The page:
Don’t Polarize Your Professional Brand
We hear and see a lot of people taking sides these days. Making assumptions about those on the other side seems to be commonplace.
We have no control over colleagues on the other side of any position, so it is important to understand that we operate as leaders within a polarized world, and often within a polarized industry or workplace. In addition, more of what each of us says and does in the personal and professional realm is widely known. Cultivating a favorable professional brand has become increasingly complex.
The quickest way to solicit a negative reaction from a large portion of your target market is to tie your professional brand to a hot button issue. Managing how and when you communicate information about your education, beliefs, background and social communities carefully and intentionally.
Most recently, we have advised quite a few clients to refrain from communicating too many religious oriented affiliations on top of religiously themed community service. In the same vein, we recently advised another client to refrain from communicating too many women’s organizations and community service affiliations, on top of woman’s-oriented communities at work. Be careful to avoid being discounted, misunderstood or perceived as having a bias toward a specific community.
Community service is a great personal choice, but the organization and community that you choose to serve may not be everyone’s cup of tea. “Giving back” under the umbrella of a polarizing issue or to benefit an exclusive group may not be considered “service” by those who see your choice of “giving back” through a different lens.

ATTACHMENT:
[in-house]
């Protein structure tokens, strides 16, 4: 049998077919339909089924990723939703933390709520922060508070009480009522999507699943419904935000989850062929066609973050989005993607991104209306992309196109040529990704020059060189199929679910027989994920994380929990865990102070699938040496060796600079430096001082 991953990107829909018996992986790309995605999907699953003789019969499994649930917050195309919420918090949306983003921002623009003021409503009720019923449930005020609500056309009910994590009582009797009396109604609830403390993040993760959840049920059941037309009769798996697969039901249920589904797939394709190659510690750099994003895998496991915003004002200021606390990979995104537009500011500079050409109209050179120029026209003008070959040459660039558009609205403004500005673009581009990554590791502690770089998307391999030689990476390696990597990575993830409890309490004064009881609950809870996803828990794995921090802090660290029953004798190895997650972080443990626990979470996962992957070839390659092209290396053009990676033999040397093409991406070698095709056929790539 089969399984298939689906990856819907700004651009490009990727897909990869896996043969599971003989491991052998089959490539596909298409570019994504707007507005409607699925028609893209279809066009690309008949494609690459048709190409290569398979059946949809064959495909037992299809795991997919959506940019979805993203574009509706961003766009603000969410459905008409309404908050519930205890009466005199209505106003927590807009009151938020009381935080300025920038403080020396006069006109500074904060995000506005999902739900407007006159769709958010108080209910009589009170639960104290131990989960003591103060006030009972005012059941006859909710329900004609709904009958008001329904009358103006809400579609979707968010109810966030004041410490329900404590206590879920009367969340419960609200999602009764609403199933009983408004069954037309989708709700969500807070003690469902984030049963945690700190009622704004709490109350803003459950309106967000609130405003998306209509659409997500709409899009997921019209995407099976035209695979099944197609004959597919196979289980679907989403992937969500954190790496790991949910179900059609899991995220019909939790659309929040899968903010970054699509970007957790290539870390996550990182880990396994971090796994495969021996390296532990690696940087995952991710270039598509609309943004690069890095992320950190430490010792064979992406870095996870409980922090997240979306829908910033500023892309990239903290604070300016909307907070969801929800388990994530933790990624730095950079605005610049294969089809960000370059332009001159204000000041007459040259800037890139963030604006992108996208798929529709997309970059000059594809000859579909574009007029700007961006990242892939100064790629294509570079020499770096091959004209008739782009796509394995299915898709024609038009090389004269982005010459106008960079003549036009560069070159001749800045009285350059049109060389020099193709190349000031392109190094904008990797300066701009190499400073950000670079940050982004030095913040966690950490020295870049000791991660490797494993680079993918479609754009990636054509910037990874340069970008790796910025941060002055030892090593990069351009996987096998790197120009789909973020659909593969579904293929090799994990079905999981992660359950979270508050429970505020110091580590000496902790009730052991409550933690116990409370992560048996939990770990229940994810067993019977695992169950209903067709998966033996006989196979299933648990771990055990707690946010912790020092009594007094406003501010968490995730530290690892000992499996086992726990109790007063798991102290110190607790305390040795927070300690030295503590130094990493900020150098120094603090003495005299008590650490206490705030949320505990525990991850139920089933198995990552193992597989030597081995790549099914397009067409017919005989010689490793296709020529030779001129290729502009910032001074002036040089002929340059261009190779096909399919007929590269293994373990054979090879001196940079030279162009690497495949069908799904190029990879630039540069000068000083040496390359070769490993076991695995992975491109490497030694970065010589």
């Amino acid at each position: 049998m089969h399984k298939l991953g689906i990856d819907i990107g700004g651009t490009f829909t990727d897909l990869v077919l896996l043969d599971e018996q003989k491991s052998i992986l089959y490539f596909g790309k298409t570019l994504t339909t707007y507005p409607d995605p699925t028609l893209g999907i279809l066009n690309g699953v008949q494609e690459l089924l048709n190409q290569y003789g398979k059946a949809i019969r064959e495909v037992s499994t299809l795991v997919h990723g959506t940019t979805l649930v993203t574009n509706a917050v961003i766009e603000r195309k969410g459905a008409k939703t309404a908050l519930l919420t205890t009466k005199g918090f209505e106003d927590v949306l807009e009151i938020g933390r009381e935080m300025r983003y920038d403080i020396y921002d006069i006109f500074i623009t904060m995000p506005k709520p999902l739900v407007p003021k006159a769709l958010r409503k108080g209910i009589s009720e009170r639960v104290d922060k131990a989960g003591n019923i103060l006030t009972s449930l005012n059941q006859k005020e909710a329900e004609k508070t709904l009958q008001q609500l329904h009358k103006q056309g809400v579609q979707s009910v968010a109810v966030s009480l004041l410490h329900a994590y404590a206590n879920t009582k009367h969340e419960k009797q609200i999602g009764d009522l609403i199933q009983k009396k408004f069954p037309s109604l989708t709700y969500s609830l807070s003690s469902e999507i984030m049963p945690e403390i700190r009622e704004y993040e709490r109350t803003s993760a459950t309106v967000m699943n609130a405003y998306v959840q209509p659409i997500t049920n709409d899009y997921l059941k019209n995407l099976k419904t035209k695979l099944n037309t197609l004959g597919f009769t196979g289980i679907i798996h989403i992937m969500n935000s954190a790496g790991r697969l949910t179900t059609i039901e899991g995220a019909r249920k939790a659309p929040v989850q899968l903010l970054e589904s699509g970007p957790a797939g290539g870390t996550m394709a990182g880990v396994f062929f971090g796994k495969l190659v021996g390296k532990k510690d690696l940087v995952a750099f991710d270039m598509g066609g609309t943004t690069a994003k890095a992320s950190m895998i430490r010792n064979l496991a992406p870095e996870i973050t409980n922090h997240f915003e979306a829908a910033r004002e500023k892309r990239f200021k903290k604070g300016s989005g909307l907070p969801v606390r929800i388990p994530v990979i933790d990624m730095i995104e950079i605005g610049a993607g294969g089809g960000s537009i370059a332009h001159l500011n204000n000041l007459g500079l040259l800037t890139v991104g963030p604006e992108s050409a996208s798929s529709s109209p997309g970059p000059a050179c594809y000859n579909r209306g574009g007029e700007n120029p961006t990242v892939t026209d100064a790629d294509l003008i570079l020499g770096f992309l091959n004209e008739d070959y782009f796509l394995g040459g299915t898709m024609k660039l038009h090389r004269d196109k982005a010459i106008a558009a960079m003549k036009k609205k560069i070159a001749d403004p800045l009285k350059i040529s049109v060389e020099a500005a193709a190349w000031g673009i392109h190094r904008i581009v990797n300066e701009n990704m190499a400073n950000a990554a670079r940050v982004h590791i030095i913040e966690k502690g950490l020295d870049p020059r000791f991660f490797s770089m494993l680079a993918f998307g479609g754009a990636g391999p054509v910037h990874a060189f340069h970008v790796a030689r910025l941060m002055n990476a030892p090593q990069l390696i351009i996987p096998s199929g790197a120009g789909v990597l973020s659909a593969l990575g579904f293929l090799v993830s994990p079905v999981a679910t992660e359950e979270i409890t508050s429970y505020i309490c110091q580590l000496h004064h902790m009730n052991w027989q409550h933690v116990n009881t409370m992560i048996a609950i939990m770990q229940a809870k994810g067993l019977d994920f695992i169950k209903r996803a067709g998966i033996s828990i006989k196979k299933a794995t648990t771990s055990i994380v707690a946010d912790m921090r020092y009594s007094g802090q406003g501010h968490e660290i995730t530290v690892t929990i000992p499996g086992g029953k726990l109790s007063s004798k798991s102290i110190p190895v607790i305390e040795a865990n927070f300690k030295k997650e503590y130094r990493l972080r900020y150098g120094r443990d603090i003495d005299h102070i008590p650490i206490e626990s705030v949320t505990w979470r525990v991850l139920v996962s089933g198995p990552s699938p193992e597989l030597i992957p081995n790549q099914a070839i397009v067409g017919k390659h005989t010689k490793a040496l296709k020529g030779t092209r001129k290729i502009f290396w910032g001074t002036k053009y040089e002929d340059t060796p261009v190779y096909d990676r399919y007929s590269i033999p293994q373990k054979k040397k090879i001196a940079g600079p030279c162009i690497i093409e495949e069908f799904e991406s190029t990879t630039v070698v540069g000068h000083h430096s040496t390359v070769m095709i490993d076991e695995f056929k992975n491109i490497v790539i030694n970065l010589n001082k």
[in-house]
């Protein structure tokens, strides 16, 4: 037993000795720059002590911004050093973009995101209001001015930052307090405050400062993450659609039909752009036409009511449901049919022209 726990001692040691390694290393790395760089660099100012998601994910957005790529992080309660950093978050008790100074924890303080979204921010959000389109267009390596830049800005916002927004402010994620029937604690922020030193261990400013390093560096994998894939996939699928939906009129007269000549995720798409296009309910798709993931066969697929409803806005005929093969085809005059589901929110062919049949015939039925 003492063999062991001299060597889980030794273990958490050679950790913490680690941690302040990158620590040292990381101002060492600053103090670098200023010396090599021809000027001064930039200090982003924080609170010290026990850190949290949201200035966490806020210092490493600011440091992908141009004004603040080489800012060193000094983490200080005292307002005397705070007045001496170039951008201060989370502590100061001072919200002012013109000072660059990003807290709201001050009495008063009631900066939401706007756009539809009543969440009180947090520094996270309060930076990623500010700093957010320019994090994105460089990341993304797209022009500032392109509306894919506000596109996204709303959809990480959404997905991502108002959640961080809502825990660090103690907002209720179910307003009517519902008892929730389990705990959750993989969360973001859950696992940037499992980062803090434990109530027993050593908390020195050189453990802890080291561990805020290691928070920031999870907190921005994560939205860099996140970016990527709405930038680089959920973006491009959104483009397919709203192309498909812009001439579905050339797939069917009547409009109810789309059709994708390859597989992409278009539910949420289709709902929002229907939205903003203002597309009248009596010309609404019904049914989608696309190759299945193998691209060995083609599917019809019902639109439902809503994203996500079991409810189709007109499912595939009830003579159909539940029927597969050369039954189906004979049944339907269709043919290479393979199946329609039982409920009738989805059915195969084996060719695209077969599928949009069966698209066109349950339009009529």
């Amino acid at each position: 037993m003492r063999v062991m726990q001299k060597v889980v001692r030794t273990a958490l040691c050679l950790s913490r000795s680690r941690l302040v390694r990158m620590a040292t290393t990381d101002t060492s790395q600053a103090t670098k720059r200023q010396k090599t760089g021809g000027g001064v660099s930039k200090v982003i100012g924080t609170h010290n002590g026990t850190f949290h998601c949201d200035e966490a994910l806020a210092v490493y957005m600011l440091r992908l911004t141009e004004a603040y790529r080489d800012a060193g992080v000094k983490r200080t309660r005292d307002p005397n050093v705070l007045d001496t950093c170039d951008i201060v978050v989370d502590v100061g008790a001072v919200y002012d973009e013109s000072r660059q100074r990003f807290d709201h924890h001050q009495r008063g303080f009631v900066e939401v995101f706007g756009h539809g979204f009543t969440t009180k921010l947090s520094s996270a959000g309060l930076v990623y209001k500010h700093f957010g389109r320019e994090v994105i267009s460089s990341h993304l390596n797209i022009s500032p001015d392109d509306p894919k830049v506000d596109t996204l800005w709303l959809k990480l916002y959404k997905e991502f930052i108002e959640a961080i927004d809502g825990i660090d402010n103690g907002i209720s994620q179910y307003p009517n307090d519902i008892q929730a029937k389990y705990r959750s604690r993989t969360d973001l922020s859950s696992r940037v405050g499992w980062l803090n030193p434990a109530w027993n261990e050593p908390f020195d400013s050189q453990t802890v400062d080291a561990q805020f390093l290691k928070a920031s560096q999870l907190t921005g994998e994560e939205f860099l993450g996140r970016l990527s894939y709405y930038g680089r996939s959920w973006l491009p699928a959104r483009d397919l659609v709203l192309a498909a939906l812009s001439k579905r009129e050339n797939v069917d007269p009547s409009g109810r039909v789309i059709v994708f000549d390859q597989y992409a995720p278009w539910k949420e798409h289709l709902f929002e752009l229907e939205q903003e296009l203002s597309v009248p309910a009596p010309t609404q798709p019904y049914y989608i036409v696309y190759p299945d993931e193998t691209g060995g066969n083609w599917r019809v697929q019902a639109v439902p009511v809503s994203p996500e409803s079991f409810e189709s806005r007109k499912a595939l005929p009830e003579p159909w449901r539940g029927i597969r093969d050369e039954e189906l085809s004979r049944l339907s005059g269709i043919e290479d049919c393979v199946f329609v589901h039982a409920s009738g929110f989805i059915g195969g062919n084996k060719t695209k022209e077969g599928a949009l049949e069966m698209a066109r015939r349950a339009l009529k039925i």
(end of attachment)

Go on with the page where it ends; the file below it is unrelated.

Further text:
Some of our clients who have achieved a very high socioeconomic status want to widely communicate their community service or volunteer work that indicates their status (e.g.: board positions at their child’s private school or at their country club). While it is understandable to want to identify your communities to make connections, we advise doing so in targeted venues where you have a receptive audience – like online alumni or club communities. Overemphasizing your socioeconomic status has the potential to turn off a good portion of your audience.
We all become attached to our existing brand, so these types of conversations are always delicate. In general, your professional brand should be free of the following:
• Hot button issues (i.e.: climate change, gun control, immigration, etc.)
• Political causes, parties, or candidates (unless your career is politics)
• Repeated references to your socioeconomic status, whatever it is
• Repeated references to your gender, race, ethnicity or religion
Community service and advancing your community are great ways to give back. However, if you choose to communicate polarizing aspects of your personal brand as a part of your career-branding message, you will limit your visibility, likability and relationships. In today’s market, your career brand should be as all-inclusive as possible.
Ask yourself, “Are you on brand with today’s market?” Communicating a desire to work within a diverse environment, with co-workers who think differently than you, have different backgrounds than you, and look differently than you, will broaden, diversify and grow the number of opportunities that come your way.